Document Type


Publication Date

Summer 2007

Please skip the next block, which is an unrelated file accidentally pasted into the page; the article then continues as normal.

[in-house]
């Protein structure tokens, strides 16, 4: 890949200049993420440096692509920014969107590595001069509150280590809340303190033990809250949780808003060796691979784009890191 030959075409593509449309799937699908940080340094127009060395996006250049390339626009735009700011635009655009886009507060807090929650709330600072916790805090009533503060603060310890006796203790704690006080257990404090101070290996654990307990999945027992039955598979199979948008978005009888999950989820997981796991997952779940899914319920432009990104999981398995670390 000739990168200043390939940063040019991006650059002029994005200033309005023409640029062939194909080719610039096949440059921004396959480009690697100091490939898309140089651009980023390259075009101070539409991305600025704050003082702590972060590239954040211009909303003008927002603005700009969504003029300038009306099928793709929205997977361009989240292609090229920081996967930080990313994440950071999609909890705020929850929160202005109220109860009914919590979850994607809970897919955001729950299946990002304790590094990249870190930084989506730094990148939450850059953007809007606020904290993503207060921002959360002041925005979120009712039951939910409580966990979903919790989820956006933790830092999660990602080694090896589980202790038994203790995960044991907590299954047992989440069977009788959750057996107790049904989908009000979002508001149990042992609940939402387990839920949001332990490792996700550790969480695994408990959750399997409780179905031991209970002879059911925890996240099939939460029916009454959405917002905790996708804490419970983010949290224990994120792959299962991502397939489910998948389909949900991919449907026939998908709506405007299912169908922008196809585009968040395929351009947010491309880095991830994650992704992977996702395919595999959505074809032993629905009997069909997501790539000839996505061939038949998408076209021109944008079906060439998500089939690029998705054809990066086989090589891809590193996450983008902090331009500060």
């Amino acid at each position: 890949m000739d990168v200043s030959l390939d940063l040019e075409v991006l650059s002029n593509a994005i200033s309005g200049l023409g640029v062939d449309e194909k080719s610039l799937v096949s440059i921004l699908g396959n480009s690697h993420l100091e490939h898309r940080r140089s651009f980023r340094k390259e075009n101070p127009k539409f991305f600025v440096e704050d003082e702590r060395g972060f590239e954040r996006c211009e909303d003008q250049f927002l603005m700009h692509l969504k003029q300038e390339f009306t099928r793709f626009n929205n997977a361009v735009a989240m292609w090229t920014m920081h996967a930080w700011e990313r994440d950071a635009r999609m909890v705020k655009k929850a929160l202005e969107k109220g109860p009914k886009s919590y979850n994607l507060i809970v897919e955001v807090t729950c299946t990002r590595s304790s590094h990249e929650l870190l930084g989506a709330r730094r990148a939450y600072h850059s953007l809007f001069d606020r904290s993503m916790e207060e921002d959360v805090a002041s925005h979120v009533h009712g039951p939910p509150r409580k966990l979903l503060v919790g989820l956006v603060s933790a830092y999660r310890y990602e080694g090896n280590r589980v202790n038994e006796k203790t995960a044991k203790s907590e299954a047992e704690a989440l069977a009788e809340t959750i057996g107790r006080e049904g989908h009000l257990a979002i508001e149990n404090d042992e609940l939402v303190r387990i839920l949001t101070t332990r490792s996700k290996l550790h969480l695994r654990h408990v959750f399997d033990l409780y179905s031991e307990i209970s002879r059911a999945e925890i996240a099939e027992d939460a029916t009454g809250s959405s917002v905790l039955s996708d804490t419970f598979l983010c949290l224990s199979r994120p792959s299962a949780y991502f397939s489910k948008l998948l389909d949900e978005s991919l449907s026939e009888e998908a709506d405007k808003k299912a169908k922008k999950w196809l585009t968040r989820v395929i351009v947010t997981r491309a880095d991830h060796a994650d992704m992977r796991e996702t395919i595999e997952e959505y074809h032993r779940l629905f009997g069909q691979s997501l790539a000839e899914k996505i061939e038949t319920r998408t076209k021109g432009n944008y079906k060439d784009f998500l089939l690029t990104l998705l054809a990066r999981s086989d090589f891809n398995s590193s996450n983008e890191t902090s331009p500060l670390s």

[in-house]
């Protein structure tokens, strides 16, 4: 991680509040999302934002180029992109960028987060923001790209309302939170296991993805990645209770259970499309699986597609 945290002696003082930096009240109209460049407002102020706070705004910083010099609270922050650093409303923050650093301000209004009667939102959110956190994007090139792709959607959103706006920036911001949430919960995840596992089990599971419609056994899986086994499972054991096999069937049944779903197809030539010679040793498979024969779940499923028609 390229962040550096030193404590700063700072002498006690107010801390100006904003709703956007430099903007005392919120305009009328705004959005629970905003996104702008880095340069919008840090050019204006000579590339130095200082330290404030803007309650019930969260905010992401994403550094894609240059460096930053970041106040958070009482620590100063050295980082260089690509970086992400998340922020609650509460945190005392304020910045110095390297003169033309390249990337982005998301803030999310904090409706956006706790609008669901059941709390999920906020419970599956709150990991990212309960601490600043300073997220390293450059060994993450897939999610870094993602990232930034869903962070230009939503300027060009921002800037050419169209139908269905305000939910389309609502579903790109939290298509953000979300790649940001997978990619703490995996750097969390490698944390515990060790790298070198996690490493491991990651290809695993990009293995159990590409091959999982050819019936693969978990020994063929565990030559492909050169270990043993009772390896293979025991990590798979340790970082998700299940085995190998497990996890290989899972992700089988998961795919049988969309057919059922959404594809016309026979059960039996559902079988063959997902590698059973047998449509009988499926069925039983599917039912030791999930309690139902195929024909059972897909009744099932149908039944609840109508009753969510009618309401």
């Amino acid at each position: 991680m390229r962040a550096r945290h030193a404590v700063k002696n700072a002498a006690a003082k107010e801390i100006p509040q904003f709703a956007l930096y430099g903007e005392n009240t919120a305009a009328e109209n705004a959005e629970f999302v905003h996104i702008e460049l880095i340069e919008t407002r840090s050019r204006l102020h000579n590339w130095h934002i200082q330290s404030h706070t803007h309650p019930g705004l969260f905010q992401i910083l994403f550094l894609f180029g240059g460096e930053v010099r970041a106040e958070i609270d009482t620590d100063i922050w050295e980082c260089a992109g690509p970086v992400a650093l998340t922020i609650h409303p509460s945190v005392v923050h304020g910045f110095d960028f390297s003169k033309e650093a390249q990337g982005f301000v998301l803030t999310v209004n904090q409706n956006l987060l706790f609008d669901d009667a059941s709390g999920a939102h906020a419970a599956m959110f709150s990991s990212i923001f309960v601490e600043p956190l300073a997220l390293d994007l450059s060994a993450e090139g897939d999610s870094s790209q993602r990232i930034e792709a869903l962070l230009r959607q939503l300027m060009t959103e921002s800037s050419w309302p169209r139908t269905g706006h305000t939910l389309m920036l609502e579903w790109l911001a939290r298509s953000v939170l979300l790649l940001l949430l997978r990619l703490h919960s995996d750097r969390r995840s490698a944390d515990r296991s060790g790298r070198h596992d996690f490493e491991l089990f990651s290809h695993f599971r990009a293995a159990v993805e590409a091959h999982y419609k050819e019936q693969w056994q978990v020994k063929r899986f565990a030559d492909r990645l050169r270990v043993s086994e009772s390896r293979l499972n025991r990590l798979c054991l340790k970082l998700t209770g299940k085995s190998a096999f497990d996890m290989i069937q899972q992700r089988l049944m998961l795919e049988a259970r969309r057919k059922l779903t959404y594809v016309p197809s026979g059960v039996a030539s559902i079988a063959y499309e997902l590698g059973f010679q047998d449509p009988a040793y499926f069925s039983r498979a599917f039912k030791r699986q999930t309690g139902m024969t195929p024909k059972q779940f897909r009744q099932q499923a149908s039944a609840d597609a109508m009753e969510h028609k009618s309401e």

Although separated by more than 500 years, Christine de Pisan's "The Book of the City of Ladies" (1405) and Judy Chicago's "The Dinner Party" (1979) were created to validate and defend women and women's achievements and to move them from the periphery of the historical canon to the center, alongside accomplished men of history. Both are responses to misogynist beliefs and texts of their times. In this essay I present the historical basis of misogyny as well as events that led the two women to create their pieces. I illuminate the parallels between "The Book of the City of Ladies" and "The Dinner Party", and illustrate how both attempt to achieve their goal of reclaiming women's achievements to reinsert them into the historical record. I look at the paradoxes of confinement and freedom, separation and community, and individuality versus collaboration, themes that unite the book and the artwork. To conclude the essay, I consider the impact of "The Book of the City of Ladies" and "The Dinner Party" on women and the patriarchal canon, the success of their attempts, and what it means for the future. As part of my comparison of "The Book of the City of Ladies" and "The Dinner Party", and prior to this essay, I created twenty-seven original collages on canvas that imagine the meeting of Christine de Pisan and Judy Chicago. The resulting exhibition titled "Dinner in the City: A Narrative Exhibition ", presented from January 21 to February 2, 2007, was a twenty-first century reinterpretation of their work, telling their stories through my eyes. Images of the collages, with descriptions, are included in the essay.